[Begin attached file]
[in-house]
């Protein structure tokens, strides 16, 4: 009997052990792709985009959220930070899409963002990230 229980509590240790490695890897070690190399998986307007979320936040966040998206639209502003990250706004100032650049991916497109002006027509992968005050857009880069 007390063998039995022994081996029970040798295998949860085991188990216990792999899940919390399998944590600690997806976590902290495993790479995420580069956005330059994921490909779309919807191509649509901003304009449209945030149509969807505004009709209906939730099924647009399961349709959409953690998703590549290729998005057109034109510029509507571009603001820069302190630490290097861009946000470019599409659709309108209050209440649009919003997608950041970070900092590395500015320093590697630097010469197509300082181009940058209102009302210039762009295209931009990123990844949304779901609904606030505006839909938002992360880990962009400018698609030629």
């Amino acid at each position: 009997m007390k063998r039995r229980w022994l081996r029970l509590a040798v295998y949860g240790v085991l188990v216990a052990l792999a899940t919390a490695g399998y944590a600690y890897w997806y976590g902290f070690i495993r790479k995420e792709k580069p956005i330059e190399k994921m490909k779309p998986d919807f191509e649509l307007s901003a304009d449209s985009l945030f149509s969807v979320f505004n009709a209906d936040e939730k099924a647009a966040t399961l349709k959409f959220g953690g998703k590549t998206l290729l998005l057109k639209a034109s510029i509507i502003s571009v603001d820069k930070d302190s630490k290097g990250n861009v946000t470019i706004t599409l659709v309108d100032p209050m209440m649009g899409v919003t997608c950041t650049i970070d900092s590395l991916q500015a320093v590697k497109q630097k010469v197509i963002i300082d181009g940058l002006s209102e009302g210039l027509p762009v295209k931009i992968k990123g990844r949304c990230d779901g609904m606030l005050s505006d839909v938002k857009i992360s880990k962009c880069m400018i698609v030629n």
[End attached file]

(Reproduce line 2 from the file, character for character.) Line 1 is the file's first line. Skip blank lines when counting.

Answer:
């Protein structure tokens, strides 16, 4: 009997052990792709985009959220930070899409963002990230 229980509590240790490695890897070690190399998986307007979320936040966040998206639209502003990250706004100032650049991916497109002006027509992968005050857009880069 007390063998039995022994081996029970040798295998949860085991188990216990792999899940919390399998944590600690997806976590902290495993790479995420580069956005330059994921490909779309919807191509649509901003304009449209945030149509969807505004009709209906939730099924647009399961349709959409953690998703590549290729998005057109034109510029509507571009603001820069302190630490290097861009946000470019599409659709309108209050209440649009919003997608950041970070900092590395500015320093590697630097010469197509300082181009940058209102009302210039762009295209931009990123990844949304779901609904606030505006839909938002992360880990962009400018698609030629």